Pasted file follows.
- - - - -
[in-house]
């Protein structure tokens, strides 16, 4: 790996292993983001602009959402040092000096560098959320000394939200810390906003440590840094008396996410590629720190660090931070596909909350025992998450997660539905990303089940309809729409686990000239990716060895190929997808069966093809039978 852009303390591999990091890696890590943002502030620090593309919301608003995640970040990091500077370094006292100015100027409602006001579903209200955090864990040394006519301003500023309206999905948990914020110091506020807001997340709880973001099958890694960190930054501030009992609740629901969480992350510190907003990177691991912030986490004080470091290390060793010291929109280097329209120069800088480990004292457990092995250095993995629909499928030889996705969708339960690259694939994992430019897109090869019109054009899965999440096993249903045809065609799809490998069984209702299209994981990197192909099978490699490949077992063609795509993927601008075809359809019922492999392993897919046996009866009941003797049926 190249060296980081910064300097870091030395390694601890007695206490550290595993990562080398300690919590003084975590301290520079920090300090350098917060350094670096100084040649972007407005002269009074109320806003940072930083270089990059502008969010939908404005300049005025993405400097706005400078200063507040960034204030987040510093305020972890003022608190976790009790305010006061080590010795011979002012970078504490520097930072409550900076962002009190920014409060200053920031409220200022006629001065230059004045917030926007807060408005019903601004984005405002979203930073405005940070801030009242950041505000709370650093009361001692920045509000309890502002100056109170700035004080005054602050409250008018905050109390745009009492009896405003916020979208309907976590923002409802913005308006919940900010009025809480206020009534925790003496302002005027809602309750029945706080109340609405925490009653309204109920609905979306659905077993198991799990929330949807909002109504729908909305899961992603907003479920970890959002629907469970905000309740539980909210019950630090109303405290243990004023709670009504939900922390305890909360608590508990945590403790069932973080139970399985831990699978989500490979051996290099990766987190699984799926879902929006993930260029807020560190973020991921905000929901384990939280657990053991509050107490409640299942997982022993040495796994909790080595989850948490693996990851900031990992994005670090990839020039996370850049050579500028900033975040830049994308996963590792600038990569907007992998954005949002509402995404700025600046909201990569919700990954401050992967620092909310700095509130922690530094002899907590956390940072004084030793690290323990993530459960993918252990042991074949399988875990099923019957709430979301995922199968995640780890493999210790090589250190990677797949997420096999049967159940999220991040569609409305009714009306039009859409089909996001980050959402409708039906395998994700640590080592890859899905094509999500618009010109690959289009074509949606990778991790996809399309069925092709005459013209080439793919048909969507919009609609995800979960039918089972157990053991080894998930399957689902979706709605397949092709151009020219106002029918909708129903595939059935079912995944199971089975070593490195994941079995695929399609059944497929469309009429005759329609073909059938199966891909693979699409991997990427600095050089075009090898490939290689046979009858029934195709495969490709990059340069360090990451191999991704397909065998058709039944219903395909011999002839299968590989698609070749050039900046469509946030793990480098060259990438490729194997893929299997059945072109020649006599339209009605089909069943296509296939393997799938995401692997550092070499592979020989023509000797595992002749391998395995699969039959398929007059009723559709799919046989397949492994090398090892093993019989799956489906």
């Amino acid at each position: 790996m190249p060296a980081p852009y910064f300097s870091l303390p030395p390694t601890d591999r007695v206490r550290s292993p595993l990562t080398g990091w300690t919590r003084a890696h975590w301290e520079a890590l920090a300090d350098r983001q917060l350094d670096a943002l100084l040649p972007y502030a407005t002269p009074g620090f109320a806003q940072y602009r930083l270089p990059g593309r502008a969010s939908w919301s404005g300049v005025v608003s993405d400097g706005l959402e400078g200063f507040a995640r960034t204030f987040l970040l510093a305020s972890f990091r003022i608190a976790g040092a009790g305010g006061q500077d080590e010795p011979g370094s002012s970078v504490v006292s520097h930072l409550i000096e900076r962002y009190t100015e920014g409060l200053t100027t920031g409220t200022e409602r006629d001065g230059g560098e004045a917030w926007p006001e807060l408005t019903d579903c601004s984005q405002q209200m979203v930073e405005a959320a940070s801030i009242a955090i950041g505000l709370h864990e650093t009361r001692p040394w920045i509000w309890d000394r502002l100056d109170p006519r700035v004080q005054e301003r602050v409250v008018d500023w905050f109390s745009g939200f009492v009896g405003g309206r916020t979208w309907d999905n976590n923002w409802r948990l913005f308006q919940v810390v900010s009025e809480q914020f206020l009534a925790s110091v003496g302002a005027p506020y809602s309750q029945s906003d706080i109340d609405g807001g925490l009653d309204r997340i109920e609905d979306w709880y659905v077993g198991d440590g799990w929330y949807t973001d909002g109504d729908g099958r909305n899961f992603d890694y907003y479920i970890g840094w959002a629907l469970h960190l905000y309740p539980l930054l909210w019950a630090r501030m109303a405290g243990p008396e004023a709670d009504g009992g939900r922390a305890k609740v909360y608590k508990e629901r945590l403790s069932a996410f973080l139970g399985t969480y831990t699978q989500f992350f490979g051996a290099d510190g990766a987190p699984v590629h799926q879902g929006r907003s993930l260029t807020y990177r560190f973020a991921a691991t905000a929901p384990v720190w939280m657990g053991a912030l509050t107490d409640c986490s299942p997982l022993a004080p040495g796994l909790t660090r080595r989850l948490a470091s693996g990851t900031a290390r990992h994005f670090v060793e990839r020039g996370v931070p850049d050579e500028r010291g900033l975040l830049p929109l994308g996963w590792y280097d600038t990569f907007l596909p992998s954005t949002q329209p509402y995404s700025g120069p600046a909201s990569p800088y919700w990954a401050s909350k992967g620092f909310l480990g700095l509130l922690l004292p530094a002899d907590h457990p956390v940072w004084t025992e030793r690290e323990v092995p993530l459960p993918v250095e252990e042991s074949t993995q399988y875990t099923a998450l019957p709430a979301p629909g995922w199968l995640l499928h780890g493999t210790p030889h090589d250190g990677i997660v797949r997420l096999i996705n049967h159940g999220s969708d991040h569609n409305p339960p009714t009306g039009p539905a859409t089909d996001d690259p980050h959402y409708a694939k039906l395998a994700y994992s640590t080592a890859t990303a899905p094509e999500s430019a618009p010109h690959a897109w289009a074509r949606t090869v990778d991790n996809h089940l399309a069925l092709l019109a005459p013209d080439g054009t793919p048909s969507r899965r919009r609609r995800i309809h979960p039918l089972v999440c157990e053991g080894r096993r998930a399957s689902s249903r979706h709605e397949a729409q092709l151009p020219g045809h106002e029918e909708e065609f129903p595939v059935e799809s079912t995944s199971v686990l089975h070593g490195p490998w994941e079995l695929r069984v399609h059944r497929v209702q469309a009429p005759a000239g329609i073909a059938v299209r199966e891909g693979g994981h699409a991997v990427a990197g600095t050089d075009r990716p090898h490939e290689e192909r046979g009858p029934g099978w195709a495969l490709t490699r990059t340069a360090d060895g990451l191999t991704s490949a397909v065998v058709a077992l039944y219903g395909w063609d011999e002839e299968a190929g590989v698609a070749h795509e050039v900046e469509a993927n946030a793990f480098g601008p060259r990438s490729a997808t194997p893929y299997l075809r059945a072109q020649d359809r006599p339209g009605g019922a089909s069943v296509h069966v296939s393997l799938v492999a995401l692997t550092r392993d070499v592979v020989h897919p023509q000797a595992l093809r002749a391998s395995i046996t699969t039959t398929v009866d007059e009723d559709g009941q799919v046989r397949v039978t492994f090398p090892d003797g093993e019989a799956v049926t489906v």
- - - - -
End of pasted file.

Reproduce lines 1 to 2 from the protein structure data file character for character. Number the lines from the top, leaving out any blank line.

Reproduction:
[in-house]
């Protein structure tokens, strides 16, 4: 790996292993983001602009959402040092000096560098959320000394939200810390906003440590840094008396996410590629720190660090931070596909909350025992998450997660539905990303089940309809729409686990000239990716060895190929997808069966093809039978 852009303390591999990091890696890590943002502030620090593309919301608003995640970040990091500077370094006292100015100027409602006001579903209200955090864990040394006519301003500023309206999905948990914020110091506020807001997340709880973001099958890694960190930054501030009992609740629901969480992350510190907003990177691991912030986490004080470091290390060793010291929109280097329209120069800088480990004292457990092995250095993995629909499928030889996705969708339960690259694939994992430019897109090869019109054009899965999440096993249903045809065609799809490998069984209702299209994981990197192909099978490699490949077992063609795509993927601008075809359809019922492999392993897919046996009866009941003797049926 190249060296980081910064300097870091030395390694601890007695206490550290595993990562080398300690919590003084975590301290520079920090300090350098917060350094670096100084040649972007407005002269009074109320806003940072930083270089990059502008969010939908404005300049005025993405400097706005400078200063507040960034204030987040510093305020972890003022608190976790009790305010006061080590010795011979002012970078504490520097930072409550900076962002009190920014409060200053920031409220200022006629001065230059004045917030926007807060408005019903601004984005405002979203930073405005940070801030009242950041505000709370650093009361001692920045509000309890502002100056109170700035004080005054602050409250008018905050109390745009009492009896405003916020979208309907976590923002409802913005308006919940900010009025809480206020009534925790003496302002005027809602309750029945706080109340609405925490009653309204109920609905979306659905077993198991799990929330949807909002109504729908909305899961992603907003479920970890959002629907469970905000309740539980909210019950630090109303405290243990004023709670009504939900922390305890909360608590508990945590403790069932973080139970399985831990699978989500490979051996290099990766987190699984799926879902929006993930260029807020560190973020991921905000929901384990939280657990053991509050107490409640299942997982022993040495796994909790080595989850948490693996990851900031990992994005670090990839020039996370850049050579500028900033975040830049994308996963590792600038990569907007992998954005949002509402995404700025600046909201990569919700990954401050992967620092909310700095509130922690530094002899907590956390940072004084030793690290323990993530459960993918252990042991074949399988875990099923019957709430979301995922199968995640780890493999210790090589250190990677797949997420096999049967159940999220991040569609409305009714009306039009859409089909996001980050959402409708039906395998994700640590080592890859899905094509999500618009010109690959289009074509949606990778991790996809399309069925092709005459013209080439793919048909969507919009609609995800979960039918089972157990053991080894998930399957689902979706709605397949092709151009020219106002029918909708129903595939059935079912995944199971089975070593490195994941079995695929399609059944497929469309009429005759329609073909059938199966891909693979699409991997990427600095050089075009090898490939290689046979009858029934195709495969490709990059340069360090990451191999991704397909065998058709039944219903395909011999002839299968590989698609070749050039900046469509946030793990480098060259990438490729194997893929299997059945072109020649006599339209009605089909069943296509296939393997799938995401692997550092070499592979020989023509000797595992002749391998395995699969039959398929007059009723559709799919046989397949492994090398090892093993019989799956489906």